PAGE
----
• The PATENT Act in Its Infancy
  • May 29, 2015 | Authors: Jacob R. Graham; Jura Christine Zibas
  • Law Firms: Wilson Elser Moskowitz Edelman & Dicker LLP - Chicago Office ; Wilson Elser Moskowitz Edelman & Dicker LLP - New York Office
  • The Senate Judiciary Committee members introduced the bipartisan Protecting American Talent and Entrepreneurship Act of 2015 (the PATENT Act) on April 29, 2015, aimed at curbing abusive patent practices and litigation. The Committee held a full-committee hearing on “S. 1137, the PATENT ACT - Finding Effective Solutions to Address Abusive Patent Practices” the following week on May 7, 2015. The Committee and stakeholders discussed the provisions of the legislation at length and took into account comments, including comments on the concerns with the inter partes review (IPR) and post-grant review (PGR) proceedings that are purportedly being abused.

    The PATENT Act as introduced consists of 16 sections, a few of which are briefly discussed herein. The PATENT Act aims to curb abusive patent practices and litigation, though the debate in the Senate will continue on whether the Act actually accomplishes this goal.

    Section 3 of the PATENT Act requires certain pleading requirements for patent infringement cases and early disclosure of information, such as the assignee, licensee or entity with a financial interest, and a list of each claim or lawsuit filed by the patentee during the past three years that asserts or asserted the at-issue patent. The pleading requirements are intended to track Rule 8, and the early disclosure of information should assist accused infringers (and the Court) with assessing the strength of the claim.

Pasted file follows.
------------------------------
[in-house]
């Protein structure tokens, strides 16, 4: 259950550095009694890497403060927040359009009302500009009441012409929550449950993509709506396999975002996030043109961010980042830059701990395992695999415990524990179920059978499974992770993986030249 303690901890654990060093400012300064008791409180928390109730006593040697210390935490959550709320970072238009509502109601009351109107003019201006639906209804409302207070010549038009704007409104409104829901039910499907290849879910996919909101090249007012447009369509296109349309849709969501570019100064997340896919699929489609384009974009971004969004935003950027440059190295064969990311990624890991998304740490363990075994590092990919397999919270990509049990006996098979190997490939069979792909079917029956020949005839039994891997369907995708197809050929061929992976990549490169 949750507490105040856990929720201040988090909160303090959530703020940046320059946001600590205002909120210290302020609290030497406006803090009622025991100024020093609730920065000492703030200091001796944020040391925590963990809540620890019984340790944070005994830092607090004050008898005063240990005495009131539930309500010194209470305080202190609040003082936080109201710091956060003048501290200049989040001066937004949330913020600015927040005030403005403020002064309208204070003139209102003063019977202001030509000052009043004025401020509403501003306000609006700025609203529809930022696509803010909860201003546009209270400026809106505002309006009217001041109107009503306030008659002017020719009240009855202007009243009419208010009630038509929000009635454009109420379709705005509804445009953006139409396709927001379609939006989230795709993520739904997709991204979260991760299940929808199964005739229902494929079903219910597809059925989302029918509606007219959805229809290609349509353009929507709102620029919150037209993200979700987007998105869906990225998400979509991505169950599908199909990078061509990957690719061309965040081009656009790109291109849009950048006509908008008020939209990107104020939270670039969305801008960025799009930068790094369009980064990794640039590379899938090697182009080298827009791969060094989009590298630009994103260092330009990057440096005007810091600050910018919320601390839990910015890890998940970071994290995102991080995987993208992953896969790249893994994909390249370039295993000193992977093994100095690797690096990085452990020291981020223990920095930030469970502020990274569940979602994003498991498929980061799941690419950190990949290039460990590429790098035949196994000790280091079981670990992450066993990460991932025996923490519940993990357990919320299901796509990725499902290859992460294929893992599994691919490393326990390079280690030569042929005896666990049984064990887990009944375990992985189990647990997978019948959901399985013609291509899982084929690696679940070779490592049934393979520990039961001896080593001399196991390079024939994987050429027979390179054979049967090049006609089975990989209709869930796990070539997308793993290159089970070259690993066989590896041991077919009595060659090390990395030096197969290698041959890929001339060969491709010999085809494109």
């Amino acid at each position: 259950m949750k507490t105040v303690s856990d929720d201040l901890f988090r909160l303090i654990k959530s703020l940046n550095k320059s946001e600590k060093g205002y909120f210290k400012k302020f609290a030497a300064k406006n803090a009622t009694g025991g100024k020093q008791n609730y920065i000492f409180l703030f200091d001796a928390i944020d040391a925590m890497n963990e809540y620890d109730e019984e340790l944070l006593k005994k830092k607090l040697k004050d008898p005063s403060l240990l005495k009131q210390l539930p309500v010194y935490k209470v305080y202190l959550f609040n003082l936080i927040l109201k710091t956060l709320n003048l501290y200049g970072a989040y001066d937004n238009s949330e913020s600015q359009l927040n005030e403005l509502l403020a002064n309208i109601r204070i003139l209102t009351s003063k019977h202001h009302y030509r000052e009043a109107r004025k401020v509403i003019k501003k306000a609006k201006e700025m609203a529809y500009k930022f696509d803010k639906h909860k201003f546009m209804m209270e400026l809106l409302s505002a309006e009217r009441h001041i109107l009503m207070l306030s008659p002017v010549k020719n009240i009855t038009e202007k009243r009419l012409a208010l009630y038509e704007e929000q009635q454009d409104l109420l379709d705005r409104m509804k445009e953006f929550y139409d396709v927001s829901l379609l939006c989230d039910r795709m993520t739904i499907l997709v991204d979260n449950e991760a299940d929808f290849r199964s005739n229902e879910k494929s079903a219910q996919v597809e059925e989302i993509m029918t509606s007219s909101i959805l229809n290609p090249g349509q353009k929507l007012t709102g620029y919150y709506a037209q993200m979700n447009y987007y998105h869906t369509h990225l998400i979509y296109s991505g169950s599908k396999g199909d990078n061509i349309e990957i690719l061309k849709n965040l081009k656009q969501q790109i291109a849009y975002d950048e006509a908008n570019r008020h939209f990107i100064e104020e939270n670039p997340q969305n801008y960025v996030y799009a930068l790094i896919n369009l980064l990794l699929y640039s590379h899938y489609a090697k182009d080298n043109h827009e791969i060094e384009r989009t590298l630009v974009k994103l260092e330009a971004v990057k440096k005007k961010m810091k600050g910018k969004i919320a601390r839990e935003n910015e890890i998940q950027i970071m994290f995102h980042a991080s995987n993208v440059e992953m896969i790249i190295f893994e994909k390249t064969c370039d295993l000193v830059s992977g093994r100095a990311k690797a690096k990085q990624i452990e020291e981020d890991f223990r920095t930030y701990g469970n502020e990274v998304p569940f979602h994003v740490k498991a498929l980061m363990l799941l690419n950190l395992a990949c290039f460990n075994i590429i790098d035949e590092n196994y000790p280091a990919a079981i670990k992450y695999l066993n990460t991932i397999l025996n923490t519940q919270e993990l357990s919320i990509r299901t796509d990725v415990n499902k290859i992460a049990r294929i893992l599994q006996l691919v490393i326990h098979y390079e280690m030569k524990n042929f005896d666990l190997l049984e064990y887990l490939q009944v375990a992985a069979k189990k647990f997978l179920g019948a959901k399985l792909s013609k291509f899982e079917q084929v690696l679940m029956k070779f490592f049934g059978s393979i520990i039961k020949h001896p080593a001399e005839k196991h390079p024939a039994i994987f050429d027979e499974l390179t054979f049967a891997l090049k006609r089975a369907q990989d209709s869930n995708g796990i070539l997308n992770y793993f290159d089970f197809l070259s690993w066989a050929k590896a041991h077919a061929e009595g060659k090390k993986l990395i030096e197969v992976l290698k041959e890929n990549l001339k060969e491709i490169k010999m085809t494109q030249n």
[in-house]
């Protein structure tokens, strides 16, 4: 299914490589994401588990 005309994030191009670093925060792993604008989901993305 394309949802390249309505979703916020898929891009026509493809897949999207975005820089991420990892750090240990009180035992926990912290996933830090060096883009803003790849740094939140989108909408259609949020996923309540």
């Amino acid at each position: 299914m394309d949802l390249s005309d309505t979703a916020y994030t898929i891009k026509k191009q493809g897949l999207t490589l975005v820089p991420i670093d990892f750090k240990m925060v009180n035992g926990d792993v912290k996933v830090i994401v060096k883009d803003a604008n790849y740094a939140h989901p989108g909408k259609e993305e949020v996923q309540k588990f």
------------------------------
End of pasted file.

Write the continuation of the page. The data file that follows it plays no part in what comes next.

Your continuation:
Section 7 allows for reasonable attorney fees if the non-prevailing party’s litigation position is not objectively reasonable, unless special circumstances would make an award unjust. Fee-shifting has been a main target of patent reform ever since the Supreme Court relaxed the "exceptional" attorney fees standard under section 285 in the 2014 Octane Fitness decision. Section 7 appears to relax the standard even further by setting forth an “objectively reasonable” standard. If fee-shifting is widely applied by the courts, plaintiffs will evaluate cases carefully before asserting patent infringement claims.

    Section 8 requires pre-suit notice and demand letters to contain certain specific information, including each patent and at least one claim that is believed to be infringed, each infringing article or process, a clear and detailed description as to why each patent is infringed, and the identity of any person with a right to enforce each patent. By requiring these specific details, this section would resolve the issue of whether a judicial controversy exists, which is often raised by defendants in patent declaratory judgment actions. And much like Section 3, Section 8 will assist in allowing the alleged infringer to evaluate the accuser’s claim. Currently, letters sent by patent owners list only a patent number(s) and a threat of litigation with nothing further to assist the alleged infringer with evaluation of the claims. If passed, Section 8 would provide the alleged infringer an opportunity to evaluate a case internally and determine a strategy of resolution or litigation removing the current “guessing game.”

    The Committee published a Short Section-by-Section of the PATENT Act and the entire S.1137, which can be found on the Senate Judiciary Committee’s website.